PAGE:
220. Negotiating Valuation

VC Minute
What to say when asked about your valuation expectations. And don't forget to negotiate valuation!

VC Minute – quick advice to help startup founders fundraise better

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Karyn Miller:

I think negotiating valuation is interesting because as you’re talking to potential investors, they all ask, well, what kind of valuation are you looking for? And you never want to reveal that. And it’s hard because CEOs want to fill that void of quietness and they don’t want to make an investor upset by not saying it. But you’ve got to hold your cards close to your vest on the valuation.

If you get asked by an investor, what kind of valuation you’re looking for, and you don’t want to not say anything. I think the best place to start is if you’ve done a raise before, what your last raise was at. Clearly, they’re going to know that because at some point, they’re going to look at term docs if you’ve raised before. So, you can always start with, well this is what our pre and post was last time we raised. You could also start with an idea of, hey, we think we’re valued on some multiple of revenue, we think we’re at three or four or five X. But I would give a range and a very broad range of what you think that multiple is.

Every CEO and the board clearly knows what the last investment was valued at for pre and post-money. They clearly know they want to have a higher valuation than that and for the next round of investments. So I think it’s a good discussion to have with your board, to understand what valuation you think is fair as you into the next round. But I wouldn’t reveal it to your potential investors. If you want to guide to it guide to it by either giving your past raise or give a multiple of your revenue, but again, guide, higher and guide in a broad range.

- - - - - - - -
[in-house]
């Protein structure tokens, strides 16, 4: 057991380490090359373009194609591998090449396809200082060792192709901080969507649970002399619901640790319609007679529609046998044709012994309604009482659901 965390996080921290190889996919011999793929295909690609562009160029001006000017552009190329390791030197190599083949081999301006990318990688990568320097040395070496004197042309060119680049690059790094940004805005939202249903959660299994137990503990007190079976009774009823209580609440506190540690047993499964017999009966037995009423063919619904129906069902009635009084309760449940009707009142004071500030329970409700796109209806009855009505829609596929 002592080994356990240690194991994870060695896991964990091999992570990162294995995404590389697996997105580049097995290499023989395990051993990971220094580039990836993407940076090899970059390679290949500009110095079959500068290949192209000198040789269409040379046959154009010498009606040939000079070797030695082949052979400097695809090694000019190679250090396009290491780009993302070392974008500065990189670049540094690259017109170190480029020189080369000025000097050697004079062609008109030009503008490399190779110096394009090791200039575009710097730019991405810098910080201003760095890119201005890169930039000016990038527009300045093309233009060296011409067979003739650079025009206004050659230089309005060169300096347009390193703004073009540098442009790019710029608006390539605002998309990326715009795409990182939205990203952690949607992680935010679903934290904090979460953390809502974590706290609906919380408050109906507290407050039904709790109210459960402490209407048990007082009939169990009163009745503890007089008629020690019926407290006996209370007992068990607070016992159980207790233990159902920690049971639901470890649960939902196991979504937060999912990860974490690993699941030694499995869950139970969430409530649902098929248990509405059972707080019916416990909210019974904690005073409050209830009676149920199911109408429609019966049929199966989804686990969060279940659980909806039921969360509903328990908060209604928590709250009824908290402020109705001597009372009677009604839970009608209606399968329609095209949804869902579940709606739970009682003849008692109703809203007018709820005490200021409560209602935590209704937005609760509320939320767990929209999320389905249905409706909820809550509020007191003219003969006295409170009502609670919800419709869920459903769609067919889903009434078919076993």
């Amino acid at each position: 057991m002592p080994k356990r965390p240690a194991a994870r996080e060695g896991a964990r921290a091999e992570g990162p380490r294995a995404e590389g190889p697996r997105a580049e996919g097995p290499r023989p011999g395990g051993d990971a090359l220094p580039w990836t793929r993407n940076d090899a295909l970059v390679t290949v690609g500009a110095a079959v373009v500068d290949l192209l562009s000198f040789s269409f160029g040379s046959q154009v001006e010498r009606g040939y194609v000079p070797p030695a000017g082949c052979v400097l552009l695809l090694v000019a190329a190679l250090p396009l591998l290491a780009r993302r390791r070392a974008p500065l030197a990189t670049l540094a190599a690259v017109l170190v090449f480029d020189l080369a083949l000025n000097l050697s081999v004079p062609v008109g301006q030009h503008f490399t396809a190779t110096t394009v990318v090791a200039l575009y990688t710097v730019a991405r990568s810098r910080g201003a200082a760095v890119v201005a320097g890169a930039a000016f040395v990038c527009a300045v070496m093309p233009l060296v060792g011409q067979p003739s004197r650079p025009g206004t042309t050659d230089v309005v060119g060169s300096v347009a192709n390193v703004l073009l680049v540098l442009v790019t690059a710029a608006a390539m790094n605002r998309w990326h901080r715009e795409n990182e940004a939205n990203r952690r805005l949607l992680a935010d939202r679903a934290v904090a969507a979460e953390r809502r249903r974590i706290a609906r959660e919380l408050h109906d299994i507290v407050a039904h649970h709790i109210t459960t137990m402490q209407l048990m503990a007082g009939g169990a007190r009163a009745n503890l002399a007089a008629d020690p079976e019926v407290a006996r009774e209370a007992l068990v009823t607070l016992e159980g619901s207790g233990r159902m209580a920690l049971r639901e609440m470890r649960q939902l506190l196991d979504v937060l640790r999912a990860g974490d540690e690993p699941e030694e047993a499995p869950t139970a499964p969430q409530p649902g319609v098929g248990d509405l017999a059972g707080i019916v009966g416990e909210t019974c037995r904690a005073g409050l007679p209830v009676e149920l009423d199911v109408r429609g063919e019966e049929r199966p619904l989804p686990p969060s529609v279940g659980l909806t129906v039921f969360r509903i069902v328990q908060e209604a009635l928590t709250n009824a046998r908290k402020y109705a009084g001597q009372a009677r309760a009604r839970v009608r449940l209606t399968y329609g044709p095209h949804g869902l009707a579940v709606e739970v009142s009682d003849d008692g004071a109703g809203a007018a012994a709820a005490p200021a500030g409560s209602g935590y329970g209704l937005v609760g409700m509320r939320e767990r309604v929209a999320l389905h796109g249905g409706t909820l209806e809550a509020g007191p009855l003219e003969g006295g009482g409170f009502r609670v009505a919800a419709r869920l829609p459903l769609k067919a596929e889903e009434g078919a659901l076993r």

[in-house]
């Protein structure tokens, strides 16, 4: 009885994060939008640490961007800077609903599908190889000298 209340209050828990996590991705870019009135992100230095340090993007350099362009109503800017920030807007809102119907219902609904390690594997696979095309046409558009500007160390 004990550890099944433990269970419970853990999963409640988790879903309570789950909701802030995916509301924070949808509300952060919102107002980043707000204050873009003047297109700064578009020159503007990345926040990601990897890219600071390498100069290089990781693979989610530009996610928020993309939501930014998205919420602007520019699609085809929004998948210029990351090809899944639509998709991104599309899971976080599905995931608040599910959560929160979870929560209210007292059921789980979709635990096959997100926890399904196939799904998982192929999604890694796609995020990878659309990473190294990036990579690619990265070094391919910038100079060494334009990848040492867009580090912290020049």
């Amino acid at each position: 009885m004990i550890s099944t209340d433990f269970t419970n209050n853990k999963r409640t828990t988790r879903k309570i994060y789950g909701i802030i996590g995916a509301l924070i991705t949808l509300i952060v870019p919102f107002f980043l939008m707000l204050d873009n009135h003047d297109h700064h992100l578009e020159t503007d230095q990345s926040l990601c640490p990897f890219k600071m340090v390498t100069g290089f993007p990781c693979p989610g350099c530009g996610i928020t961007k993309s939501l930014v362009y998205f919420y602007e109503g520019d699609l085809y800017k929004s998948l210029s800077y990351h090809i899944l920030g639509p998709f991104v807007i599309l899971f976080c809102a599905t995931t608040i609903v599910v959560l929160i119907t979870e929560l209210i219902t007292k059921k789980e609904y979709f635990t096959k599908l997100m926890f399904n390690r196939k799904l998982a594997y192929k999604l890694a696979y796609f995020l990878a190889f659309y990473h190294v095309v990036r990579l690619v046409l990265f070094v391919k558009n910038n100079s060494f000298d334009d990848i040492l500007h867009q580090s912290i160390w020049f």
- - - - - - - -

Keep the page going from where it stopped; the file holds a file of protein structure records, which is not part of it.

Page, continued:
At some point, you’re gonna get an idea of what valuation that they’re considering and they’re thinking about as you speak to them, and as you get closer to the point in which they’re gonna deliver a term sheet to you. And I also would not be afraid of asking for a higher valuation. You’re going to get some term sheets where the valuation is just so utterly low and doesn’t make any sense to you and don’t bother with those.

You’re going to get other term sheets where maybe it’s really close or you want to nudge them up. I don’t think it is wrong to go back and say, Hey, our board is going to be more comfortable… I always use your board as the bad person, right? Or our board is going to be more comfortable if our valuation could look like this X plus instead of the X you gave me. I think valuation is definitely something that CEOs should realize they absolutely can negotiate to nudge investors to where they want to be.

Obviously, there’s going to be a ceiling to it where you’re not going to get investors to go beyond that, but if you’re being reasonable. And certainly, I think it’s easier to negotiate valuation if you have several term sheets and you’ve got a bidding situation going on. Definitely have an idea before you go into it and don’t be afraid to negotiate once you start getting term sheets in.

About AVL Growth Partners
AVL Growth Partners, founded in 2009, is the leading fractional Finance and Accounting firm supporting organizations in pivoting from growth to scale. AVL brings an experienced team of CFOs, Controllers, and Accountants to your organization, delivering transparent, strategic actions for short and long-term success. Transform your financial approach affordably with AVL, supporting companies coast to coast – get to know AVL Growth Partners at avlgrowth.com. (Sponsored)

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